S3 – Participation; this is where the leader and followers share the decision making process and there is fluid 2 way communication channel between them. Typically, this will occur when a team has been in existence for some time, and has experience in the work, yet for some reason, are unable to fully complete the work unassisted. For example, younger members of the team may not have the confidence or authorisation to communicate with senior management when required, and the PM may need to act as a go-between, or will need to be aware that information is not flowing up the chain of command in an efficient, or in the required, manner.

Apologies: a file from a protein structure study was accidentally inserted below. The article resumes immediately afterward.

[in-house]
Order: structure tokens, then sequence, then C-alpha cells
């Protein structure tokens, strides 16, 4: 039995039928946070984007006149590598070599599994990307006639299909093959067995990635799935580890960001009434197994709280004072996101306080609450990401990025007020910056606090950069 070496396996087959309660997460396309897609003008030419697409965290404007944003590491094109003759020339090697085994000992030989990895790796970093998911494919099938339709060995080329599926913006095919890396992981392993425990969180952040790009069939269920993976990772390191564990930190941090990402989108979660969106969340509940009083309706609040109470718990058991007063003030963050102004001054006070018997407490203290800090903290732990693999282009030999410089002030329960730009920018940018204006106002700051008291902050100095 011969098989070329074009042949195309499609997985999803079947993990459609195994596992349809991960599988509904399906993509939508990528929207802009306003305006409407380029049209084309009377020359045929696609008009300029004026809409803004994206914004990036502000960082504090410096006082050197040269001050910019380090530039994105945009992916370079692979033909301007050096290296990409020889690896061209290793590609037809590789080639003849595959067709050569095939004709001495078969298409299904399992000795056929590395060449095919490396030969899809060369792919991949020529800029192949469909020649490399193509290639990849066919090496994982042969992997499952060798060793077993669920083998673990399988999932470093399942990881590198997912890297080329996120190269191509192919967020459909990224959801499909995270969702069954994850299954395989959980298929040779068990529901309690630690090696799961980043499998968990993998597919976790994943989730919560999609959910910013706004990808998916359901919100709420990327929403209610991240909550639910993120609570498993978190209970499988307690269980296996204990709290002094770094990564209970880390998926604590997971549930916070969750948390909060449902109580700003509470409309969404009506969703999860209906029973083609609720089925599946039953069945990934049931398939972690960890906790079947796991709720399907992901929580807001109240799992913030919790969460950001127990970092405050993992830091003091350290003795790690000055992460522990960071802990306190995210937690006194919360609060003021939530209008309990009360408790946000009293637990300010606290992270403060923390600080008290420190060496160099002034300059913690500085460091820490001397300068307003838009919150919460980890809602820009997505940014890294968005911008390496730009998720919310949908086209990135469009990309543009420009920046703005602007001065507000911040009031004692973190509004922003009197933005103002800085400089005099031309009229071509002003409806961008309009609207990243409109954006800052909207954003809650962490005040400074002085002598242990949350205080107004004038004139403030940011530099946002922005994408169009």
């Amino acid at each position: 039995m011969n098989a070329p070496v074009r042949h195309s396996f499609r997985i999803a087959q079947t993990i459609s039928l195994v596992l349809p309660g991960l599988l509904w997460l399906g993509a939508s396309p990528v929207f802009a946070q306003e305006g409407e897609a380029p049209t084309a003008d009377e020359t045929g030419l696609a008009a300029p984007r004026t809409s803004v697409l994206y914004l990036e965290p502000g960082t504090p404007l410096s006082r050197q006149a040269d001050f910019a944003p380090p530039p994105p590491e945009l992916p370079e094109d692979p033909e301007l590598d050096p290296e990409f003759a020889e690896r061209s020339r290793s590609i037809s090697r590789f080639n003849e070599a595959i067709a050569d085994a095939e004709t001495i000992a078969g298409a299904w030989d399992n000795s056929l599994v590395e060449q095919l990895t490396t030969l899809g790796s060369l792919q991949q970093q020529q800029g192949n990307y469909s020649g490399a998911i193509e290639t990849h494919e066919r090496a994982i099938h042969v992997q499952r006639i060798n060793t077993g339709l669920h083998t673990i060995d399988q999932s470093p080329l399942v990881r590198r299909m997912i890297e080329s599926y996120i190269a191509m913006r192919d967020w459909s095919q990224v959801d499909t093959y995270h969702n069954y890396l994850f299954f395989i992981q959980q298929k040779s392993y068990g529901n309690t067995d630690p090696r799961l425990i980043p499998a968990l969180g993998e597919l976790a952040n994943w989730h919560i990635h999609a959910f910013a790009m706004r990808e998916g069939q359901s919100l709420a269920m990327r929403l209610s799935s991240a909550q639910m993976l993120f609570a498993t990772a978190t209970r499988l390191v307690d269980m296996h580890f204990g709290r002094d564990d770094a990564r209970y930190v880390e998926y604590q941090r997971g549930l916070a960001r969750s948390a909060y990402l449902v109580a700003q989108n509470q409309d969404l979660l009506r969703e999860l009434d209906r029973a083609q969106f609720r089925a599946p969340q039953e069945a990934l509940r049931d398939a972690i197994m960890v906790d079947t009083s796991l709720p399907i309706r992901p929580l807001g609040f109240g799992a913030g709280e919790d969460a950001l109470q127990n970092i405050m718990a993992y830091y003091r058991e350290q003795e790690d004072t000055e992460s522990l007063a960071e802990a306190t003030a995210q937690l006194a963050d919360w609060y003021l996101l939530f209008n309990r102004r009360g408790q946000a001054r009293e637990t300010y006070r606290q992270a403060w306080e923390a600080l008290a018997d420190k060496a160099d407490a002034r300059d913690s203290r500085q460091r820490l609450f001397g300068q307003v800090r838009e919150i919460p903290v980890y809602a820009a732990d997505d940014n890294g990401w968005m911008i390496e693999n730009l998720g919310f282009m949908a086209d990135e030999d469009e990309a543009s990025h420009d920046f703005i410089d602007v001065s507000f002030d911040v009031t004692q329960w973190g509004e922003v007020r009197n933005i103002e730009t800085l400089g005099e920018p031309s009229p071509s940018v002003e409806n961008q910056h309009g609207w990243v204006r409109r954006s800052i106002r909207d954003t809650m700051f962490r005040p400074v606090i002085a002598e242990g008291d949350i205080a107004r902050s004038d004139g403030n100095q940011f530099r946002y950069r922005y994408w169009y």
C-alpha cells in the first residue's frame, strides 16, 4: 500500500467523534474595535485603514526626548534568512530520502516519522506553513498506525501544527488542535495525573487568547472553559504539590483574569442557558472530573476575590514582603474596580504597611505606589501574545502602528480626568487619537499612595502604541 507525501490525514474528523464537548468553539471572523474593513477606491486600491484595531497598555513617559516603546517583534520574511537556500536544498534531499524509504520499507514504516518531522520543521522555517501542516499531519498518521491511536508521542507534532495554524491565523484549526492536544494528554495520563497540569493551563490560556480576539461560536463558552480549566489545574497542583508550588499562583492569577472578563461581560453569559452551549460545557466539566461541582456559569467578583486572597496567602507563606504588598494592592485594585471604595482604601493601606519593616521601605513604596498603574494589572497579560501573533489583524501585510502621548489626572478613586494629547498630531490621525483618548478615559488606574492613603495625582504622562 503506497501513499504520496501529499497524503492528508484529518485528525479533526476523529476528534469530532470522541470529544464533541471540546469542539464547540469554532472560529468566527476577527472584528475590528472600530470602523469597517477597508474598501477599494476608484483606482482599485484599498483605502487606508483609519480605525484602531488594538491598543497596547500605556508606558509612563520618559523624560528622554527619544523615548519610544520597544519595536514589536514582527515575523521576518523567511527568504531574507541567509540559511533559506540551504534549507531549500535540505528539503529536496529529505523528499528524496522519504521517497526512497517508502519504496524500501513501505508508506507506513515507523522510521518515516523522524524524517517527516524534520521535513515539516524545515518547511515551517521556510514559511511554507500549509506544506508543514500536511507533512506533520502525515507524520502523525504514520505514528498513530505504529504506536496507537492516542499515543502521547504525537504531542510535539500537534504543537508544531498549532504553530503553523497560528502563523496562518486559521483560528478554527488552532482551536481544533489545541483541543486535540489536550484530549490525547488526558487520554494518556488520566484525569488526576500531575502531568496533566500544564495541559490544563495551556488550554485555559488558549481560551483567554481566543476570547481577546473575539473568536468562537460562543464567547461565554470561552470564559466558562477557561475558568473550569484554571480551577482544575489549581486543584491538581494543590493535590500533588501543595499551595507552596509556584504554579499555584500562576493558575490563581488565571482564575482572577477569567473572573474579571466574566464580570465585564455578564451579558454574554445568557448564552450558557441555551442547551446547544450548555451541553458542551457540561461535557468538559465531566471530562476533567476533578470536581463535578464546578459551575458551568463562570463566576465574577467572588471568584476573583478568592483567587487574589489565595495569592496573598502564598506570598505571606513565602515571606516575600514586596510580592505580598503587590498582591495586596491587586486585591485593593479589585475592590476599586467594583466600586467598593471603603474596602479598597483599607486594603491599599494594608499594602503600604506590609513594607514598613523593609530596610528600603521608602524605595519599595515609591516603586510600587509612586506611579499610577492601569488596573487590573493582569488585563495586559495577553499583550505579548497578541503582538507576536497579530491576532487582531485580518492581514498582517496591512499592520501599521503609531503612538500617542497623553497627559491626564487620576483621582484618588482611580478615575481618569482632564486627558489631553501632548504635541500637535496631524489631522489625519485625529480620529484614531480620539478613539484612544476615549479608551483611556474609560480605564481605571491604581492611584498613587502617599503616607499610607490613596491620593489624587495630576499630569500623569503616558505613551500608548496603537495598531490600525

S4 – Delegation; This is the optimum stage to reach, whereby the leader still remains involved in the decisions of the team, but predominately, the team is able to manage their own work, and to an extent, take their own decisions. An example of this could be when a team has existed for some time, and a new Project Manager has been parachuted in to take control. The team will likely be more skilled than the PM, so the sensible option would be to leave the team for the most part unassisted. The risk in this situation would be that the PM becomes a by-stander as the project ploughs on without the effective control and management.

    Many thanks for any advice.